A popular strategy for bootstrapping networks is what I like to call “come for the tool, stay for the network.”
The idea is to initially attract users with a single-player tool and then, over time, get them to participate in a network. The tool helps get to initial critical mass. The network creates the long term value for users, and defensibility for the company.
I’m going to give two historical examples and leave it to readers to think of present-day examples (there are many): 1) Delicious. The single-player tool was a cloud service for your bookmarks. The multiplayer network was a tagging system for discovering and sharing links. 2) Instagram. Instagram’s initial hook was the cool photo filters. At the time some other apps like Hipstamatic had filters but you had to pay for them. Instagram also made it easy to share your photos on other networks like Facebook and Twitter. But you could also share on Instagram’s network, which of course became the preferred way to use Instagram over time.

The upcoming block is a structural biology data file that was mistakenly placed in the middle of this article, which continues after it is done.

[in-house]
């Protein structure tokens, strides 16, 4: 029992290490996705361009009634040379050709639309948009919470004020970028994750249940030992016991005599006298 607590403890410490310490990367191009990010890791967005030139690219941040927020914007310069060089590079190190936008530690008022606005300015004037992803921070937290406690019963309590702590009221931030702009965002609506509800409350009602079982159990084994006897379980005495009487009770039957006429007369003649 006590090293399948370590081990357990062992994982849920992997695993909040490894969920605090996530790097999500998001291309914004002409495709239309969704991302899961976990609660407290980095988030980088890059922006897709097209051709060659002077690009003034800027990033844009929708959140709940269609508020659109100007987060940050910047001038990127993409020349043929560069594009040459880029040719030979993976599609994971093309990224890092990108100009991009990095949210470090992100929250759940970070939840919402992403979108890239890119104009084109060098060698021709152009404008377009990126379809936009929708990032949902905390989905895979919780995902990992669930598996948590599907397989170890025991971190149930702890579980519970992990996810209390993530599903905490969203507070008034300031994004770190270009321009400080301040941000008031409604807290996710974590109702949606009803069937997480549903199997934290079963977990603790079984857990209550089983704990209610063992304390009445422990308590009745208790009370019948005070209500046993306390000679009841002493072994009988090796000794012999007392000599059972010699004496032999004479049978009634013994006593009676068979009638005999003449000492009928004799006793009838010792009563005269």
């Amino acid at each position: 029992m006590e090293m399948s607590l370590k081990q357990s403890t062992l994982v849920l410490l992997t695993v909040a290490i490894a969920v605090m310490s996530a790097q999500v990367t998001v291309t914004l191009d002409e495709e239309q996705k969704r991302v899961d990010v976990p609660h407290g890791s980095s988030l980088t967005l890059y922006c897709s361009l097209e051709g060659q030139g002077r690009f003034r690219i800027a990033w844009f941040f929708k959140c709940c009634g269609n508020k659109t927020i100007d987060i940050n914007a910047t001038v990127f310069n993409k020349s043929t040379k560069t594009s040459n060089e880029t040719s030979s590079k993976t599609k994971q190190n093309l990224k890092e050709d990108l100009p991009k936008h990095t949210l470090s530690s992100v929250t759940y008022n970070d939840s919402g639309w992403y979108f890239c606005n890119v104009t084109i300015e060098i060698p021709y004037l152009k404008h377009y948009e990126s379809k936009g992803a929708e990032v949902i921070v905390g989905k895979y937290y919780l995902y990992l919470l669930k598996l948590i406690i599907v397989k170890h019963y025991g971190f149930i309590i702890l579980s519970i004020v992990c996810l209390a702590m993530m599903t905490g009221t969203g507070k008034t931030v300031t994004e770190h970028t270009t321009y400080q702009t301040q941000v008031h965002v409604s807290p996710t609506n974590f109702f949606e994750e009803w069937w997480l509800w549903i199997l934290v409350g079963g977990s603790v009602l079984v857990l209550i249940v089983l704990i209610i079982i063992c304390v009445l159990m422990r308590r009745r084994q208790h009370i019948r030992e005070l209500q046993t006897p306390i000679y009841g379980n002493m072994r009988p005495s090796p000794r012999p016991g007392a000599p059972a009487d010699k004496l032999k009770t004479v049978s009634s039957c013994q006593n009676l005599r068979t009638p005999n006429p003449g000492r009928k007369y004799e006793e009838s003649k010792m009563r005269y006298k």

The “come for the tool, stay for the network” strategy isn’t the only way to build a network. Some networks never had single-player tools, including gigantic successes like Facebook and Twitter. But starting a network from scratch is very hard. Think of single-player tools as kindling.